I can’t believe that it’s already been another 2 weeks since my last update (which I forgot to post to social media). Work has really put a damper on my free time during the week to get things done. But, the finish line is (very) near! I left the last update having just finished painting the walls. While the yellow paint didn’t bother me before, I really hated it by the time I was ready to redo this bathroom. We chose a blueish green to go with our beachy theme. It’s amazing how much of a difference it makes to the appearance of the floor. Next up was the trim, wainscoting, and chair rail.
The wainscoting materials I got come as a kit of 8′ boards, trim, and chair rail moulding. The 8′ trim and moulding are great, because they require minimal cuts. I simply had to do the 45° cuts for inner and outer corners, and a few straight cuts. Since there were so few cuts, I didn’t bother renting a miter saw, and I just did them with my circular saw, which has pretty decent guides for it. The cuts came out pretty good all things considered, and any small gaps (mostly due to unsquare walls) are easy enough to fill with caulk. I had to join in two spots, due to a lack of excess boards. This is annoying, because it’s really difficult to make them disappear totally, but it’s not terrible. At any rate, the trim went up real quick with a finishing nailer.
I don’t know what I was thinking when I ordered, but I completely screwed up my numbers and WAY under ordered the boards. So I ordered the 30 more I needed to complete the job, I quickly ran through what I had. The kit is really easy to work with, as there’s a slot in both the trim and moulding that the boards slide into. This gives you a lot more flexibility with uneven boards and/or uneven floors wall to wall. Since my walls were in pretty good condition, I simply used the finish nailer to attach them to the walls, and the same for the moulding.
Once the new boards arrived I quickly got the window wall finished then had to go through the process of dry fitting the remaining boards to figure out where I was going to have to make my rips. Obviously the plumbing wall is the main problem, but this also affects the corners of both of the other remaining walls. The biggest issue here was the waste pipe, which I did not want to have to replace. This meant aligning the boards in a way that I’d be able to cut into the side rather than through the middle. I was already planning to replace the shutoffs, so those would be easy enough to just drill a hole for… with one big caveat. The boards slide down into the trim about 3/4″. This means there’s not a lot of wiggle room, which the pipe flange has to be able to cover.
Once I figured out the best way to align the boards for the plumbing, I shut off the water, removed the old shutoffs and got to cutting. The first board was simple enough. The second one, turned out to be a lot more difficult. I underestimated how much extra wiggle room I’d need to get over the shutoff pipe and under the waste pipe while diagonally inserting the board into the trim. I had to keep trimming it out more and more until I was finally able to get it in. The end result was about 1/2″ an inch of extra cut, of which the corner will be visible past the flange. ?????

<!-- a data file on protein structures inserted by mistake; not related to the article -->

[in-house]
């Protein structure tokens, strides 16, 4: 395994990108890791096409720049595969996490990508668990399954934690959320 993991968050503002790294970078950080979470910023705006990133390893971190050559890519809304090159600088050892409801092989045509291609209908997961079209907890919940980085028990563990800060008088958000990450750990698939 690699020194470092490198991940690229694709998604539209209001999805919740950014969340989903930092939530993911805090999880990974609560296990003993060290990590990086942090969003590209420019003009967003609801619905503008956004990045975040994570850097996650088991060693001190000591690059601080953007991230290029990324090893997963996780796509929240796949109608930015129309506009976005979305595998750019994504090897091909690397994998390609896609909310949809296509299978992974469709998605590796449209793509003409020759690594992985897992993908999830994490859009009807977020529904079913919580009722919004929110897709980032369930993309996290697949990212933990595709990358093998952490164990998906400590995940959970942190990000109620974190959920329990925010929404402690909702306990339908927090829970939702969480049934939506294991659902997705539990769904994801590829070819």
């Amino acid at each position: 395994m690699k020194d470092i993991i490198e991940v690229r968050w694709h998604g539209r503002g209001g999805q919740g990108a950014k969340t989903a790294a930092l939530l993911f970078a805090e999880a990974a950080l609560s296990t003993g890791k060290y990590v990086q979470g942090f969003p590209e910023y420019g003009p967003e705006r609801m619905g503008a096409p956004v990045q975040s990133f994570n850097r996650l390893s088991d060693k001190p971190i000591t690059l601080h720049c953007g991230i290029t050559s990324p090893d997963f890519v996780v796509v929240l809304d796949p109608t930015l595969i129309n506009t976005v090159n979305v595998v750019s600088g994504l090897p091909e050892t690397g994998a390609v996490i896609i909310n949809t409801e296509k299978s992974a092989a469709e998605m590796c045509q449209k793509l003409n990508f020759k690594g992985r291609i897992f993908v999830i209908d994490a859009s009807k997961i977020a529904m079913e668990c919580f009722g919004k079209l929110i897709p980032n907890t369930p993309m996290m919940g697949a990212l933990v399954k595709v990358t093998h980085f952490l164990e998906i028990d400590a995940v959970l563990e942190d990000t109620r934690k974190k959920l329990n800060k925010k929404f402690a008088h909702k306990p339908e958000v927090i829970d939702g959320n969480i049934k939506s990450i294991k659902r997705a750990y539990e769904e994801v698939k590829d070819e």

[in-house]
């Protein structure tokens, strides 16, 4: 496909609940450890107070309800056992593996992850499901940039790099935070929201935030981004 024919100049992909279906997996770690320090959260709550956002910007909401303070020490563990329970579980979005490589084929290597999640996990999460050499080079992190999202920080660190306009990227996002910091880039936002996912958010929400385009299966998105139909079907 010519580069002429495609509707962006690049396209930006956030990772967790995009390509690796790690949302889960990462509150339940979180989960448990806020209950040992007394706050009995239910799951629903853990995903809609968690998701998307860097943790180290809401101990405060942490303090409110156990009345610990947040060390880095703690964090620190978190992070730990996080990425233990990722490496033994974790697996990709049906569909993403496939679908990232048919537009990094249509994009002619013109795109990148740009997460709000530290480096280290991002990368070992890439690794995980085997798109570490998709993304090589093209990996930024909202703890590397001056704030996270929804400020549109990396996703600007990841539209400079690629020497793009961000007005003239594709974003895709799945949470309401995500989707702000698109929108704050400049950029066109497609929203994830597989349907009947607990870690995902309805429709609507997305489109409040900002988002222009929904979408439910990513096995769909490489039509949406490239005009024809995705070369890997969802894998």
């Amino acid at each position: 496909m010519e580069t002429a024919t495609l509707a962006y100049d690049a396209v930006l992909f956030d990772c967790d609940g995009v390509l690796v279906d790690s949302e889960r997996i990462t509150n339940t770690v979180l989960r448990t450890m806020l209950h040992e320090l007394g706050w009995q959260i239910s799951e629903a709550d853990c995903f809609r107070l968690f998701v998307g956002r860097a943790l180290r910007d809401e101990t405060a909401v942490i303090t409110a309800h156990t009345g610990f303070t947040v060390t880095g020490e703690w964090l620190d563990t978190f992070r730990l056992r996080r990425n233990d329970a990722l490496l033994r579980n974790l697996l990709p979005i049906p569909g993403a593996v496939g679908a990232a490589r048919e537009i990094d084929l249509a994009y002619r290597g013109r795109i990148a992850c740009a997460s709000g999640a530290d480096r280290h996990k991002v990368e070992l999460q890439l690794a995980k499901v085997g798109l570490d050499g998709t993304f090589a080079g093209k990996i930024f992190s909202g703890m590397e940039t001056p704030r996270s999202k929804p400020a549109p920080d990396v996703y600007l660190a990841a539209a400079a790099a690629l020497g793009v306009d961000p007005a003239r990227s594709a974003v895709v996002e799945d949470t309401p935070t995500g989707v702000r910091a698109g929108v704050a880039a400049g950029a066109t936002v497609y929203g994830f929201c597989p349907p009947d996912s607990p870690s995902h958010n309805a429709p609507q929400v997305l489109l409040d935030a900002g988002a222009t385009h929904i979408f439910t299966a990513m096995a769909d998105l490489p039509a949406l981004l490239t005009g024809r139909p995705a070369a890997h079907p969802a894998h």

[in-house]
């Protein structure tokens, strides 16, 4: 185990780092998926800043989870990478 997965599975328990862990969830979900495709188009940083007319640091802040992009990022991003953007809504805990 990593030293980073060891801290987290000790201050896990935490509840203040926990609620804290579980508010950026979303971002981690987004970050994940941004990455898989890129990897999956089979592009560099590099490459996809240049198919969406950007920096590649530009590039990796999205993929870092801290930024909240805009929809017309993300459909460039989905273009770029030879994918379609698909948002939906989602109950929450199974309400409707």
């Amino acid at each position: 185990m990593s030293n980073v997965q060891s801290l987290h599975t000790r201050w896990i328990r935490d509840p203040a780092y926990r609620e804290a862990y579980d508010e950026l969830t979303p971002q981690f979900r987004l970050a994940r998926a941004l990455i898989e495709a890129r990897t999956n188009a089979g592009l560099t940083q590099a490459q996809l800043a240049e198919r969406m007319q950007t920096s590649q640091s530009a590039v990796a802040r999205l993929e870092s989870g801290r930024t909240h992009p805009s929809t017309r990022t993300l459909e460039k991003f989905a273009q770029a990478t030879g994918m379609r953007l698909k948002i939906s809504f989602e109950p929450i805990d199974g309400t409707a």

Overall, I’m pretty happy with the result. The exposed cut will be hard to see, as the pedestal for the sink will block the view of it head on. If it really bothers me, I’ll rig something up in there to make it less noticeable. I also ran into a slight problem with the plumbing, in that I had a very slow leak appearing from the new toilet shutoff valve. Tightening down the compression fitting further did not fix it, so back to the hardware store I went for another new one.
Next up (or maybe it was in between), I put the new light fixture in. This should have been uneventful, but of course, there’s always something. The mounting bracket of the light and the electrical box both had their screws in the same position. There was not enough slack in the electric wire for me to be able to turn the existing box, so I had to run to the hardware store to get a new box to mount up. As it was already like 4pm, I raced there and back and got it mounted up and the power back on just as it was getting dark out.
Next up was to caulk and paint the wainscoting. This may seem like a quick and easy task, but let me assure you, it took hours. Each of the ~50 boards has no less than 5 nail holes, then all the nails in the trim and moulding, plus filling gaps and imperfections, and finally the transitions between the boards and the trim/moulding. This doesn’t even include the caulk at the transition from moulding to the wall, which I wanted to tape first, and the transition to the floor, which is different caulk to match the grout, and couldn’t be done until after painting!
I didn’t do the cleanest job on the caulk, and it shows after painting. You can still see a lot of dimples where the nail holes were, and there are some rough patches where I didn’t smooth it out enough. I learned from my mistakes upstairs, and taped both sides when doing the transitions between the wall and the floor. This worked out pretty well, aside from the fact that my lines weren’t perfect. Overall though, I’m content with the results. It looks way better than the upstairs bathroom, and there was much less stress doing it.
I intended to finish this bathroom on Sunday, but ran into some issues that cost me half the day. I’ll save that for the final post though. I should be able to finish up in a few hours of work time. So hopefully, that will be tomorrow. ?
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